50 Years Ago
Week of Oct. 29, 1967
SCHOOL BOND PROP0SAL DEFEATED — The Madera Unified School District bond issue went down to defeat without even a simple majority in favor of it. The first unofficial totals are 1,603 no votes and 1,428 yes, including the absentee ballots. Approximately 53 percent of the voters rejected the $2.5 million bond proposal. Less than one-third of those registered for the election went to the polls. Eight of the 12 election precincts turned down the measure. According to Superintendent Duane Furman, shifts of students between classes and schools will be considered to alleviate overcrowding. At the top of the list is the possible shift of students from Ripperdan to La Vina.
PEARSON SAYS REAGAN FIRED HOMOSEXUALS — During a press conference at the Fresno Air Terminal before he gave a public lecture in Madera, columnist Drew Pearson charged that Gov. Ronald Reagan fired two members of his staff due to “homosexual tendencies.” The Governor denied the allegation, and Pearson challenged him to take a lie detector test. Pearson accused the Governor of having a “credibility gap” and said Reagan is now investigating the possibility of more “homosexuals” in and close to state government in California.
‘NEW LIBRARY WILL BE NICER THAN FRESNO’S’ — Plans for a new county library were reviewed Monday by the County Planning Commission. In approving the G and 5th Streets site north of the present library building, commissioners looked over plans for a 20,000-square-foot building. It will include a mezzanine for staff rooms, offices, and a local history department. Architect Charles James made the prediction that the Madera library will be “nicer” than Fresno’s three-floored library. James said plans include the closing of Fifth Street, which will be used for parking. He said additional parking will be available in the lot across G Street, which serves the Madera County Government Center.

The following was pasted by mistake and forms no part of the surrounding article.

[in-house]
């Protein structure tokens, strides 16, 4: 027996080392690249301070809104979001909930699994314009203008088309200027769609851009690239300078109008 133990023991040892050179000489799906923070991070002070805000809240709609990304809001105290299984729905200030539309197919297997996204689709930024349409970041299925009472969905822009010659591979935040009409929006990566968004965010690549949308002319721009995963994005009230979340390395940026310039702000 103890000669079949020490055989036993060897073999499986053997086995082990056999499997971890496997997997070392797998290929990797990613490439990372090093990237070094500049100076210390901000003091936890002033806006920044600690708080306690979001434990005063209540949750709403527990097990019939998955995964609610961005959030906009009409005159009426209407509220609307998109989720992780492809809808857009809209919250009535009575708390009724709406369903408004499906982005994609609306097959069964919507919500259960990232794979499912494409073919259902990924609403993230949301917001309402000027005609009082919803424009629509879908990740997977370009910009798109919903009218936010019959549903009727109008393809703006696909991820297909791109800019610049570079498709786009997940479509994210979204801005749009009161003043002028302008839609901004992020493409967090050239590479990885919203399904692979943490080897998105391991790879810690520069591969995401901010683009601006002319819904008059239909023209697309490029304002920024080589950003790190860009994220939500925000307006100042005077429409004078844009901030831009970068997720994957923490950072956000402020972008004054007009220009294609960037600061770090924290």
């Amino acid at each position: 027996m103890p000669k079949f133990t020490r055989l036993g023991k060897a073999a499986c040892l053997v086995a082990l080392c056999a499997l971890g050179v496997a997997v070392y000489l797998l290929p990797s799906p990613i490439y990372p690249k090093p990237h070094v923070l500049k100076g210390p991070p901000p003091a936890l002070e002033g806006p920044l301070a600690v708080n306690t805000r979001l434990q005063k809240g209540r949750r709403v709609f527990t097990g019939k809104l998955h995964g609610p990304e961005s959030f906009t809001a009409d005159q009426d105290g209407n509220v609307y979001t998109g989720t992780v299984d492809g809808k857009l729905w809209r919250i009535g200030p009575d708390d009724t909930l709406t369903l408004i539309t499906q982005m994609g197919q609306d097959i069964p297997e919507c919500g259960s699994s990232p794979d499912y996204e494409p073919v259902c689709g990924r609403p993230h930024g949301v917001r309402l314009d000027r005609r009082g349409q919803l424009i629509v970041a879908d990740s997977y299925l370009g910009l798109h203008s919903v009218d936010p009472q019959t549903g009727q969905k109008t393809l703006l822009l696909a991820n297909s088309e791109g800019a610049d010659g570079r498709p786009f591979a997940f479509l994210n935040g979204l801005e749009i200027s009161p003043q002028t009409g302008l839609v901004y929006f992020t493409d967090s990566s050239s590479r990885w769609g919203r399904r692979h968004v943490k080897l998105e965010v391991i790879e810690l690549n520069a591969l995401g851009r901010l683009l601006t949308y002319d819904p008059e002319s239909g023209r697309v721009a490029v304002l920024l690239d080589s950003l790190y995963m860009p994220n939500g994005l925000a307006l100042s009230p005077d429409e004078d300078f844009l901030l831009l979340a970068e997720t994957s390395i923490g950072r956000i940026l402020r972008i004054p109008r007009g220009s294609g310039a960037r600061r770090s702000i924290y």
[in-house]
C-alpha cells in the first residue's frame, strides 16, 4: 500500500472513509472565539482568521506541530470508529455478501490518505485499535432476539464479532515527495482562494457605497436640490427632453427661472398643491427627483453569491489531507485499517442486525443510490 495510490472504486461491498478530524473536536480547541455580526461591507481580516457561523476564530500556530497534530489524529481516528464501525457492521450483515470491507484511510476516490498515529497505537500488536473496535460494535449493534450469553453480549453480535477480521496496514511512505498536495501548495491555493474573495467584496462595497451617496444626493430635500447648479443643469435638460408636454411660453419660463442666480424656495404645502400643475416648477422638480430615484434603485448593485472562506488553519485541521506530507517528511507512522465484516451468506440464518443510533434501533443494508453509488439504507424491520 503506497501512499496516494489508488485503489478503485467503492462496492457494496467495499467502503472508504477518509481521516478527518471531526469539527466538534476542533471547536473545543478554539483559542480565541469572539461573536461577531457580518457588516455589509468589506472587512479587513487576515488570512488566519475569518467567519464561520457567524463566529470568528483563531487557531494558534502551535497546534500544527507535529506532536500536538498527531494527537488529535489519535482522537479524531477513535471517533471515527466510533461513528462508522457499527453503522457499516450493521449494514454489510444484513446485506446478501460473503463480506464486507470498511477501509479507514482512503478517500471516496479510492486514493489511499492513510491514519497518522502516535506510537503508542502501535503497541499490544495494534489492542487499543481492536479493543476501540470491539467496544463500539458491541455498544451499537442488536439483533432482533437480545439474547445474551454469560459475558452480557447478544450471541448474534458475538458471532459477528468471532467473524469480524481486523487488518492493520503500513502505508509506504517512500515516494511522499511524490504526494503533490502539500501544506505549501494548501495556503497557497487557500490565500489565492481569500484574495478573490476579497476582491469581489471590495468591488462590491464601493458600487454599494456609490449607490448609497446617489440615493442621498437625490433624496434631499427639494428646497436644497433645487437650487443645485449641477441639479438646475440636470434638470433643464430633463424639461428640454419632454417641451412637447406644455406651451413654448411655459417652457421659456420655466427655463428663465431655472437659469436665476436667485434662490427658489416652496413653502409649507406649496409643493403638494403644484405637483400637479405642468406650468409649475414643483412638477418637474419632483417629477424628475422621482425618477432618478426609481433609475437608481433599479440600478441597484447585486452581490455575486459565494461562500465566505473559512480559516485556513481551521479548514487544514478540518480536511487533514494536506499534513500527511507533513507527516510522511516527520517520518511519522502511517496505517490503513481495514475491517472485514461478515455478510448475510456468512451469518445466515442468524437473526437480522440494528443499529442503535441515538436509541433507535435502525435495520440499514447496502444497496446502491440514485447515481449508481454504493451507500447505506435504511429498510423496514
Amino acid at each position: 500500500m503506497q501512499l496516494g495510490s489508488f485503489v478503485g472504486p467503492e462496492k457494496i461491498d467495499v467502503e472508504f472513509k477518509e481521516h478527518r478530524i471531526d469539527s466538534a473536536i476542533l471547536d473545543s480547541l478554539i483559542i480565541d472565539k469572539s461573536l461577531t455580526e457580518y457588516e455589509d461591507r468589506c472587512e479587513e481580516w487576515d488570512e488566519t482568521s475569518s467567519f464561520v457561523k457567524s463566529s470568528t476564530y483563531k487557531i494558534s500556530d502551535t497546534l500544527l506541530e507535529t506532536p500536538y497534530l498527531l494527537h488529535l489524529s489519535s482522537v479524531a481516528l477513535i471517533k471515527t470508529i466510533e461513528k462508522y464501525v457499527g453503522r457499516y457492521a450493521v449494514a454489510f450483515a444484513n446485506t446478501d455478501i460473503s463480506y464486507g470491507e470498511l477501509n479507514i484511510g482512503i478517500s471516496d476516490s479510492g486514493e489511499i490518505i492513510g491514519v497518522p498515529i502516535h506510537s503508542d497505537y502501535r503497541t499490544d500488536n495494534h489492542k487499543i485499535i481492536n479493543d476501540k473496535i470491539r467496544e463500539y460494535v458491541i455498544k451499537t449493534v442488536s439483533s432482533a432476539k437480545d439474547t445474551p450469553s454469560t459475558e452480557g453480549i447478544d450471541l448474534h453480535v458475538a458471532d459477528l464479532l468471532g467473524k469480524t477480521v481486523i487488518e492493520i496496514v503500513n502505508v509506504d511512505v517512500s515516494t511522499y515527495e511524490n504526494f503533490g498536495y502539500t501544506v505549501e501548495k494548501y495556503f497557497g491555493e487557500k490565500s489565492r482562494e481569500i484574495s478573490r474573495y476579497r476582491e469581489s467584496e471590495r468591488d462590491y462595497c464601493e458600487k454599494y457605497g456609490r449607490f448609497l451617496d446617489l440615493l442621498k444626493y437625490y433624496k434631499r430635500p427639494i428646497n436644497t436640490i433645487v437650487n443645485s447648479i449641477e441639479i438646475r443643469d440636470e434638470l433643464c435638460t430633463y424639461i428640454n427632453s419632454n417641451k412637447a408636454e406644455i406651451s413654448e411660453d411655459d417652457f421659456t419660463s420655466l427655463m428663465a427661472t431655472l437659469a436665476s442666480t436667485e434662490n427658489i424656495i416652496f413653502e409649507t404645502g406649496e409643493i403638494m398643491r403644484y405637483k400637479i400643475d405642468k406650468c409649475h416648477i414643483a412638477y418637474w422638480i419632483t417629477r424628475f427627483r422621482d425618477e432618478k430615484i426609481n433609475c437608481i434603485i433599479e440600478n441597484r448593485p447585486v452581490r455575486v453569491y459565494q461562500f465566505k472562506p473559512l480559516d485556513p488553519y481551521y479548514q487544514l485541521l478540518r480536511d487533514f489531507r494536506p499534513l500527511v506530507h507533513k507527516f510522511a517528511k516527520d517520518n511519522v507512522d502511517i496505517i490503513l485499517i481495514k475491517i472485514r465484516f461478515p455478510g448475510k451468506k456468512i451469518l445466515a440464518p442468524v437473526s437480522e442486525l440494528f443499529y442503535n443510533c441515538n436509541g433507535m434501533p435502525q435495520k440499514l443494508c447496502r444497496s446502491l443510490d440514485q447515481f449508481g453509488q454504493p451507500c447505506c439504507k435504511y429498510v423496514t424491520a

CITY COUNCIL RAPS WAR PROTESTING POLITICIANS — Madera city councilmen Monday night moved into the Vietnam War controversy. They approved Councilman John Wells’ resolution rapping politicians who criticize the war “solely for political purposes.” The resolution noted that some political leaders in the United States were engaged in criticizing the Johnson administration for the purpose of gaining political strength and power. The resolution also stated that the alleged criticism is not fully substantiated by facts. Wells’ resolution stated, “We urge all elected officials to forgo their petty criticism and work with their constituents to build a united and stronger nation.”
SCHOOL OFFICIALS EXPLAIN WHY BOND FAILED — Madera Unified School District Trustees asked themselves Tuesday night why the bond election failed and came up with at least six possibilities: objections to unused property owned by the school district; disbelief of reports that pre-1933 buildings are in dangerous condition; a continuing resistance to unification; too little citizen participation in the campaign; and rebellion against taxes. Dr. T.R. Gustaveson also laid part of the blame for the loss to a feeling among the public that the school district was trying to scare them by showing photos of school buildings in poor condition.